A Fox News poll released Wednesday shows Gingrich’s support doubling in the last three weeks. He stood at 12 percent in late October -- before the Cain harassment allegations and Rick Perry’s “oops” debate. Now the former House speaker is at 23 percent, essentially tied for the lead with Romney, with 22 percent.
Romney has been either the frontrunner or in second place in every Fox poll since July. He’s received the backing of between 20-26 percent of GOP primary voters for the last five months.
Cain garners 15 percent. That’s down from 24 percent last month, and slightly below his late-September standing of 17 percent.
Ron Paul receives the backing of 8 percent, edging out Perry at 7 percent. This is the first time Perry has been in single digits in Fox polling.
Among GOP primary voters who are part of the Tea Party movement, Gingrich is the top pick (35 percent), followed by Cain (20 percent). Romney (15 percent) comes in third -- receiving less than half Gingrich’s support among this group.
The poll suggests this may be only the latest re-shuffling of the Republican deck. Most GOP primary voters say they may change their mind (60 percent). That includes just over half of Gingrich and Cain supporters, and almost 7 in 10 Romney supporters.
GOP primary voters see Romney (26 percent) and Cain (25 percent) as the most likeable Republican contenders. They view Paul (15 percent) and Bachmann (12 percent) as the least likeable. Cain ties with Bachmann as the second least likeable (12 percent), putting him in the unique position of making the top three in both likeable and unlikeable groups.
When asked who they would trust most with nuclear weapons, nearly twice as many primary voters say Gingrich than Romney (30 percent and 17 percent respectively). Those voters would least trust Paul (13 percent), Bachmann (11 percent) and Cain (10 percent) with nukes.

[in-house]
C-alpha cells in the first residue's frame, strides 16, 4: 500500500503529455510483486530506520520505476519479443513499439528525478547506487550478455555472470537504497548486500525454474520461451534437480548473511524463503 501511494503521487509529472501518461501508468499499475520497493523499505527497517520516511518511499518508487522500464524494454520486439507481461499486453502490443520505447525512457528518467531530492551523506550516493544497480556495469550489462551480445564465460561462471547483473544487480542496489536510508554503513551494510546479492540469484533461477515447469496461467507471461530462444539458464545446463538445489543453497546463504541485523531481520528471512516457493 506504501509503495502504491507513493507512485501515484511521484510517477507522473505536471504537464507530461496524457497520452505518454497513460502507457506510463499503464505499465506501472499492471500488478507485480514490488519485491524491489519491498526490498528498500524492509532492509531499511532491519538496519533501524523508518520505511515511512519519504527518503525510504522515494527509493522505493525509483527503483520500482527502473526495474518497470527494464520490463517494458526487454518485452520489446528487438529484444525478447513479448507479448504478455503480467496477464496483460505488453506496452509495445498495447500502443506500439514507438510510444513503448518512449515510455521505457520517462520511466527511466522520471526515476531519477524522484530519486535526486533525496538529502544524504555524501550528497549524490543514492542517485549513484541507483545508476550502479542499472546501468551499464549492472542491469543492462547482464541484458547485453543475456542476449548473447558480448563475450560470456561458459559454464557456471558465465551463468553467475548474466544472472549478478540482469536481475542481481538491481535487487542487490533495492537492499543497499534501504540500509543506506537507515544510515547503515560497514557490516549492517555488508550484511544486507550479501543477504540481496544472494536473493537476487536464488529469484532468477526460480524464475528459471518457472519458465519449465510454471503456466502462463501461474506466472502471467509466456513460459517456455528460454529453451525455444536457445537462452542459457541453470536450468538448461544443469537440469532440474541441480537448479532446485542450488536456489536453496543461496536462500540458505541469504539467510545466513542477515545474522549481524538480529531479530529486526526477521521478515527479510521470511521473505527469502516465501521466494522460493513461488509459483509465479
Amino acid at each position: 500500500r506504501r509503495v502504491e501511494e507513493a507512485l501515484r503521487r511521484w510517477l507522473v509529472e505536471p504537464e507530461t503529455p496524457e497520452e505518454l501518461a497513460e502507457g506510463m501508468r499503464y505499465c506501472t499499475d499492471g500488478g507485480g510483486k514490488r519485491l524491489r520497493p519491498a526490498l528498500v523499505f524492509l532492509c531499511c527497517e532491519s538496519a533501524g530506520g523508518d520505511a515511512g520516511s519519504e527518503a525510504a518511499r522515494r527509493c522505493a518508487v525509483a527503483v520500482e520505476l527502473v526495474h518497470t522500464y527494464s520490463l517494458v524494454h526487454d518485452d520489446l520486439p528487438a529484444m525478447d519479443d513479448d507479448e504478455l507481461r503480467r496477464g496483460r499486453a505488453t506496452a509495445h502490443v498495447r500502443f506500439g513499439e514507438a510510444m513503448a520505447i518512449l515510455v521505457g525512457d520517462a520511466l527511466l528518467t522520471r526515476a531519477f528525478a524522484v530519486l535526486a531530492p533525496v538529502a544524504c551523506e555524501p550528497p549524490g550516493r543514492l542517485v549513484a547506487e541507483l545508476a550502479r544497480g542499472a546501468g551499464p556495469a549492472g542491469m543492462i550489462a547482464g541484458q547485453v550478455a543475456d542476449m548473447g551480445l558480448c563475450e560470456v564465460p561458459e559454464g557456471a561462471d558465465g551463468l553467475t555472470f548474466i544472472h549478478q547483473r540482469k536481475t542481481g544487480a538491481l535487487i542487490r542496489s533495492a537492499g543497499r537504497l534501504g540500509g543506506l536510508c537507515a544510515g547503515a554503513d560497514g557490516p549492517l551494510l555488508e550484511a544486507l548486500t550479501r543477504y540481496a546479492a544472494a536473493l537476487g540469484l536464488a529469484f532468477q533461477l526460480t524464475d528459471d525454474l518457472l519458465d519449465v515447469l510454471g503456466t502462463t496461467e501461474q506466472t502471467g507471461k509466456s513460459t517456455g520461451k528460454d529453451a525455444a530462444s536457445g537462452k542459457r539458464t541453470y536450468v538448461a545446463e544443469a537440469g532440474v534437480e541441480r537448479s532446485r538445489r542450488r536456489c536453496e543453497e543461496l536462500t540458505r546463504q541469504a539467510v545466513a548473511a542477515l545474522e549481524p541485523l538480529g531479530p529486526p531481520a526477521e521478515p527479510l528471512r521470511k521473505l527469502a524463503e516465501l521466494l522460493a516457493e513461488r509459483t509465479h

What about electability? GOP primary voters overwhelmingly see Romney as the Republican with the best chance of beating Barack Obama in the general election. Thirty-seven percent of primary voters think Romney is the most electable candidate. That’s double the number that says Gingrich (18 percent) and Cain (17 percent). Three percent of GOP primary voters think none of the Republicans can beat Obama.
Even though about a third of voters say presidential debates are a waste of time, a majority thinks they are a good way to get to know the candidates (35-56 percent). And what have voters learned about the key attributes of integrity and experience?
Romney is the only Republican candidate a majority of registered voters thinks has the integrity to serve effectively as president (55 percent “yes”). Nearly half think Gingrich does (45 percent “yes”). Just over one third says Cain (36 percent “yes”) and Perry (35 percent “yes”) have the integrity to serve.
When asked about experience to serve as president, equal majorities say Romney (59 percent) and Gingrich (58 percent) have it. Compare that with about one in three saying Cain (31 percent) and Perry (35 percent) have the right experience.
Among Republicans, the assessments are more positive. Majorities think Romney (72 percent), Gingrich (70 percent), Cain (59 percent) and Perry (56 percent) have the integrity to serve. And three-quarters of GOPers think Gingrich (79 percent) and Romney (76 percent) have the right experience, while about half say the same of Perry (53 percent) and Cain (47 percent).
In hypothetical matchups against his Republican rivals, President Obama’s support remains below 50 percent.
In the new poll Romney narrowly edges Obama by 2 percentage points. In September the results were reversed, with Obama up by 3 points. Both leads are within the polls’ margins of sampling error.
Obama bests Gingrich (by 5 points) and Cain (by 9 points) by single digits. In June, the last time the Obama-Gingrich matchup was asked, the president’s lead was 19 points.
Among independents, Romney’s advantage over Obama increases to 13 points. Obama has a small advantage over Cain (by 6 points) and Gingrich (by 4 points).
Meanwhile, 9 percent of Obama voters “regret” their vote in the 2008 election, and 13 percent say they would back Romney over Obama if the election were held today.
The Fox News poll is based on landline and cell phone interviews with 914 randomly-chosen registered voters nationwide and was conducted under the joint direction of Anderson Robbins Research (D) and Shaw & Company Research (R) from November 13 to November 15. For the total sample, it has a margin of sampling error of plus or minus 3 percentage points. For the subgroup of 370 GOP primary voters it is plus or minus 5 percentage points.